10:41pm Monday 23 October 2017

Can smacking lead to slacking?

A national study of more than 1700 people indicates that children who had positive family experiences such as being praised, having warm/caring parents, and having a sense of well-being during their childhood tend to have healthier physical activity habits as adults.

PhotoID:11365, Dr Susan WilliamsDr Susan Williams
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Conversely, children growing up with verbal tirades or physical punishment and parental conflict in the home tend to have worse outcomes in terms of adult physical activity habits.

“These associations between negative home life factors and negative physical activity behaviours have not been studied before but tend to mirror other studies associating troubled childhoods with poor adult health,” Dr Williams says.

“It seems family dysfunction and instability could lead to less favourable adult outcomes, whereas children who grow up in positive home environments may have healthier approaches to physical activity as adults.”

She says up to 70% of respondents reported being affected by at least one negative factor in childhood, and the association with poor adult outcomes increased as more negative factors came into play.

“This study examined associations between adult incidental, formal and leisure time activity and childhood risk factors to explore the impact of childhood experiences on adult behaviours.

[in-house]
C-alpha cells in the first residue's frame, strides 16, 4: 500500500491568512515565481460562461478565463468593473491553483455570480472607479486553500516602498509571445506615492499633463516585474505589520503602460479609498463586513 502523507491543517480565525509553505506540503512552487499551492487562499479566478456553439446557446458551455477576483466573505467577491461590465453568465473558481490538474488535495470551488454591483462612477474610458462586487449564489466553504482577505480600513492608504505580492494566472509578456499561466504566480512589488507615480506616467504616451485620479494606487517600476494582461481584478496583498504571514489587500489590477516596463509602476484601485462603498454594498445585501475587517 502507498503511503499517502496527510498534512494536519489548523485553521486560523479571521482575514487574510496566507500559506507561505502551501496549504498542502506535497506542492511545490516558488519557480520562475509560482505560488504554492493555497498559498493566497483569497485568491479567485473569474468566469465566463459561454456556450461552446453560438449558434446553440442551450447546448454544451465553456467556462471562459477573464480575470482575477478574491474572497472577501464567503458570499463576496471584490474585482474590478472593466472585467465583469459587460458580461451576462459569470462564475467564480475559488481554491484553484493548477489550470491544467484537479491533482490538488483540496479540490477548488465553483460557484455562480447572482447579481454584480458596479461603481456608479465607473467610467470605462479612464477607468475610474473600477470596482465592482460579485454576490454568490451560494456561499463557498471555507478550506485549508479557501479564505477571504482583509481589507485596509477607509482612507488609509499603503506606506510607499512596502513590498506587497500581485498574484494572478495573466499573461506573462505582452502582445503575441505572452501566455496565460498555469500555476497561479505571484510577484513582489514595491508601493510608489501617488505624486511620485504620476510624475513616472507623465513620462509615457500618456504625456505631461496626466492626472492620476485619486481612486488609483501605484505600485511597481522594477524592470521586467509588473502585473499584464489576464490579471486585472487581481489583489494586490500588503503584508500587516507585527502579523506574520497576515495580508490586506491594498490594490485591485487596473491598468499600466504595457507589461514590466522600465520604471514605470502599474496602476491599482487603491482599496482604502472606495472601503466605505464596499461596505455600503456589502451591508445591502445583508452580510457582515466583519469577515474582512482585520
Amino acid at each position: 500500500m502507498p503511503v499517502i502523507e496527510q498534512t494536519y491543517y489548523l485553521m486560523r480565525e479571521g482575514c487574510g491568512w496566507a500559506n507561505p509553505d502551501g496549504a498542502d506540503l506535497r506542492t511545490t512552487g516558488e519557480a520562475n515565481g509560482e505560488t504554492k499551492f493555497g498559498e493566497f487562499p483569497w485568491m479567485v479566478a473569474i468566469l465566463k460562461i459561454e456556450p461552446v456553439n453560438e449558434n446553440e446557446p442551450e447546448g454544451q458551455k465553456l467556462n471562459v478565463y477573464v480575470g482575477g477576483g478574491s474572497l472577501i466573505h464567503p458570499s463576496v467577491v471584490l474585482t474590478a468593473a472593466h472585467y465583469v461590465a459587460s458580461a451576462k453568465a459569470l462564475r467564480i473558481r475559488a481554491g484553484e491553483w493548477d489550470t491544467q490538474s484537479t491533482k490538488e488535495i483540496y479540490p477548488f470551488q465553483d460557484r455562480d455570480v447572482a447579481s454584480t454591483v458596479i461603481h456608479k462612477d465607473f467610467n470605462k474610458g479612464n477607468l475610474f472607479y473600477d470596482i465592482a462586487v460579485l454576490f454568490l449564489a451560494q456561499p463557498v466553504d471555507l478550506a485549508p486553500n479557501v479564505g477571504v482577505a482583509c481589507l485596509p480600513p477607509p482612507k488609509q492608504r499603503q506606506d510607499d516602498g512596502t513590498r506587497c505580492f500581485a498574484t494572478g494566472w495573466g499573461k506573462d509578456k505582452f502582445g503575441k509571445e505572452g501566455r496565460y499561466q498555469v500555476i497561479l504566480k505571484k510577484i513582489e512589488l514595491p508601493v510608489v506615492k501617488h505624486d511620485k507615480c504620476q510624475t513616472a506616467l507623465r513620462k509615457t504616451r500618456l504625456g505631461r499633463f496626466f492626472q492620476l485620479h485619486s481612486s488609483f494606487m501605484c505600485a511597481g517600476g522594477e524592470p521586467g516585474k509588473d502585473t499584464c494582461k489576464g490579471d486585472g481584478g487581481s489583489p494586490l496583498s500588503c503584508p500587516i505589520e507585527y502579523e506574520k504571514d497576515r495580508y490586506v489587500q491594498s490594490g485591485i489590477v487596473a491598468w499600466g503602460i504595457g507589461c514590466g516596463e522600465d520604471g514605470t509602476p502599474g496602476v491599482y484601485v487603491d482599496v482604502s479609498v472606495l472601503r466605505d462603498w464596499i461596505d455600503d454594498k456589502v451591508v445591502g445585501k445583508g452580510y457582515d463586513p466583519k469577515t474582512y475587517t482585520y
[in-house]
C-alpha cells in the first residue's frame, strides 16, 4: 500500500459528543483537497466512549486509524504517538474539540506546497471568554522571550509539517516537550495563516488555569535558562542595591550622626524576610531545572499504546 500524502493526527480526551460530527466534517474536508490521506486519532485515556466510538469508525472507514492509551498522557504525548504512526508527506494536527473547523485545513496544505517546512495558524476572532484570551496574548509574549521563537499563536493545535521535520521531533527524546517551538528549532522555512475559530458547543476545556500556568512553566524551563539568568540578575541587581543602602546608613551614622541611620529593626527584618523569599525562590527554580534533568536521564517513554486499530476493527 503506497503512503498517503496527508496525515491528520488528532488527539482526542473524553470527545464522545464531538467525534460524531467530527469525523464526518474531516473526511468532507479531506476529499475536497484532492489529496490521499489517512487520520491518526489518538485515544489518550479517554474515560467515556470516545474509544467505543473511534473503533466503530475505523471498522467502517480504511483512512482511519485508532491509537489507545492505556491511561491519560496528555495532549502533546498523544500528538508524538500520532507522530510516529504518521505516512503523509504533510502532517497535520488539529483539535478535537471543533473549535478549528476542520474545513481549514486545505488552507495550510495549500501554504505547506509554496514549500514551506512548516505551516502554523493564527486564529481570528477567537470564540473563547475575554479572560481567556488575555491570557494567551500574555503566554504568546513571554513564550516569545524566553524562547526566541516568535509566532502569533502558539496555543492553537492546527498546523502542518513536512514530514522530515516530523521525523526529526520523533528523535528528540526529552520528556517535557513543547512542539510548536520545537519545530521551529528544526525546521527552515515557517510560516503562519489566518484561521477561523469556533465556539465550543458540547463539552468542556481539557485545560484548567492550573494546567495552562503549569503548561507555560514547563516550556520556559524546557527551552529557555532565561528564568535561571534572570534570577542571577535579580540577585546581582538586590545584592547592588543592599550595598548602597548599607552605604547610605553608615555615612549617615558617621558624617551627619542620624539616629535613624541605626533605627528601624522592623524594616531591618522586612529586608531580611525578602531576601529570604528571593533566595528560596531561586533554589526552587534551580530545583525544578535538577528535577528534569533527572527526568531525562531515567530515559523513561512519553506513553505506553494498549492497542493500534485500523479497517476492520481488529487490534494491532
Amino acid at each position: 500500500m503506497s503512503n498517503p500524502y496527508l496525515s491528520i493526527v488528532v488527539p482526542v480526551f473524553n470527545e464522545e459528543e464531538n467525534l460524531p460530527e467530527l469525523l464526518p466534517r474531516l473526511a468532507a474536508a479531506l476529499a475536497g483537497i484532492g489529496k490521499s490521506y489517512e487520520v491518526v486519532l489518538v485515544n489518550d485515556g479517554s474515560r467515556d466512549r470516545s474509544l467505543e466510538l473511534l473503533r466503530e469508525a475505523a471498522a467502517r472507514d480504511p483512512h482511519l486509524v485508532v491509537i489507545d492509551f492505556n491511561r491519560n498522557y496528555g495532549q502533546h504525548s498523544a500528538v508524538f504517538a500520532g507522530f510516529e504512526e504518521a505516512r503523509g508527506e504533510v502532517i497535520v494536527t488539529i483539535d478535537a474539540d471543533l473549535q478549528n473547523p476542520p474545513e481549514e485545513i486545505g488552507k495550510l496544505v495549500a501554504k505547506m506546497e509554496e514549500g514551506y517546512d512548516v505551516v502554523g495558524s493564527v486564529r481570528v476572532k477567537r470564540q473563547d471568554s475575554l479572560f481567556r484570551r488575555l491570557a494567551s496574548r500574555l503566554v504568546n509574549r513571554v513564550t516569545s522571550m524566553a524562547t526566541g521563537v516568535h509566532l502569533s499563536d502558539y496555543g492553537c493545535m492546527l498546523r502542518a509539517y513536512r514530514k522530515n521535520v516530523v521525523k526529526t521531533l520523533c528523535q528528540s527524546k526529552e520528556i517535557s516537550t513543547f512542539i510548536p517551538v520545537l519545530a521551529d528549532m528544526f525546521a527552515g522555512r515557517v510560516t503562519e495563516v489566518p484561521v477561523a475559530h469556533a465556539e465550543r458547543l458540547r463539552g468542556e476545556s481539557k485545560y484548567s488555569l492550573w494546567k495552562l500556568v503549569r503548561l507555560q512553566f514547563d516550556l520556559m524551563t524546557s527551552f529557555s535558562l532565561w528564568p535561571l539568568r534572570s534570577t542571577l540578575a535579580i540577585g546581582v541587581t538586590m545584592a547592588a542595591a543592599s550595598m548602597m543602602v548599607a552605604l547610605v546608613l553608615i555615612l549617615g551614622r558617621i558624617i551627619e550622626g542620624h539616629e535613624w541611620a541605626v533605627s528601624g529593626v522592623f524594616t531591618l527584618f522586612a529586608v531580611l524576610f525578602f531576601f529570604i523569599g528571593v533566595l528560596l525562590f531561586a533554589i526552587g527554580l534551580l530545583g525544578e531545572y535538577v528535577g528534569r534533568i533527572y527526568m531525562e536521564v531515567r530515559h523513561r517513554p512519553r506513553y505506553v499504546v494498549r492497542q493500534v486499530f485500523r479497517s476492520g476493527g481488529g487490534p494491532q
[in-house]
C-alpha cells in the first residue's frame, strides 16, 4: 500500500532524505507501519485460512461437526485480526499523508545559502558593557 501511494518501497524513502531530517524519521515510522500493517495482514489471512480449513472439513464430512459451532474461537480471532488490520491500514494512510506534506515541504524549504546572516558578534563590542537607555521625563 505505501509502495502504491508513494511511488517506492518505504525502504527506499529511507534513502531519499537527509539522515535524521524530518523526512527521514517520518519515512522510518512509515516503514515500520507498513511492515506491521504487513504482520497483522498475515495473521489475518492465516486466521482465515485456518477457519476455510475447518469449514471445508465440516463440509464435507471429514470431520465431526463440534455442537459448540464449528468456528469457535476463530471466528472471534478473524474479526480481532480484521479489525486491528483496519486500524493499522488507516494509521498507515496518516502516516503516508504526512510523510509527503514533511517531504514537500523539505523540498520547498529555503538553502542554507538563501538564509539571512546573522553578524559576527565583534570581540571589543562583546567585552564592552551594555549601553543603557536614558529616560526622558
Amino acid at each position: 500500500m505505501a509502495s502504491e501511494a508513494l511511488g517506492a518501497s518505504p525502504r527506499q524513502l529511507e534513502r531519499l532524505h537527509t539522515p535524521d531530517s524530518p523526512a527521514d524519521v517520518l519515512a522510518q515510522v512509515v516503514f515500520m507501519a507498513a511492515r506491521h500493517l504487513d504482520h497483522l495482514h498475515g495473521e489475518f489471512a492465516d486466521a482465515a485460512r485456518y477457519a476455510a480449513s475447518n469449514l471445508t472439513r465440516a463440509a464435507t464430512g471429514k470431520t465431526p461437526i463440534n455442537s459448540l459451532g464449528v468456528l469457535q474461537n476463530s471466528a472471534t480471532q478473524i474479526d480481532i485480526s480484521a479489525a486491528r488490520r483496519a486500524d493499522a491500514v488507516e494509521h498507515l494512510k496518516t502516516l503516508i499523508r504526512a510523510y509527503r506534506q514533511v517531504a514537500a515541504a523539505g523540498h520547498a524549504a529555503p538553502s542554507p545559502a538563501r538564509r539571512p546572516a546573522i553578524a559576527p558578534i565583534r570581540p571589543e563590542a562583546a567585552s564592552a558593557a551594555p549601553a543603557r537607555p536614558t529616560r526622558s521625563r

“Results indicate the potential for childhood experiences to impact adult physical activity behaviours.

“These findings implicate the household environment (not just parental support of physical activity behaviours) in determining later activity patterns for individuals and highlight the role of family relations and family conflict in development of these patterns.

“Appreciation of these factors is fundamental to understanding behaviour trajectories and identifying key components for programs which promote healthy behaviours across a lifetime.”

Dr Williams, from CQUniversity’s Institute for Health and Social Science Research (IHSSR), says she is looking forward to further exploring these associations in a study later this year, and perhaps tapping into larger longitudinal health studies in the future.

 ENDS


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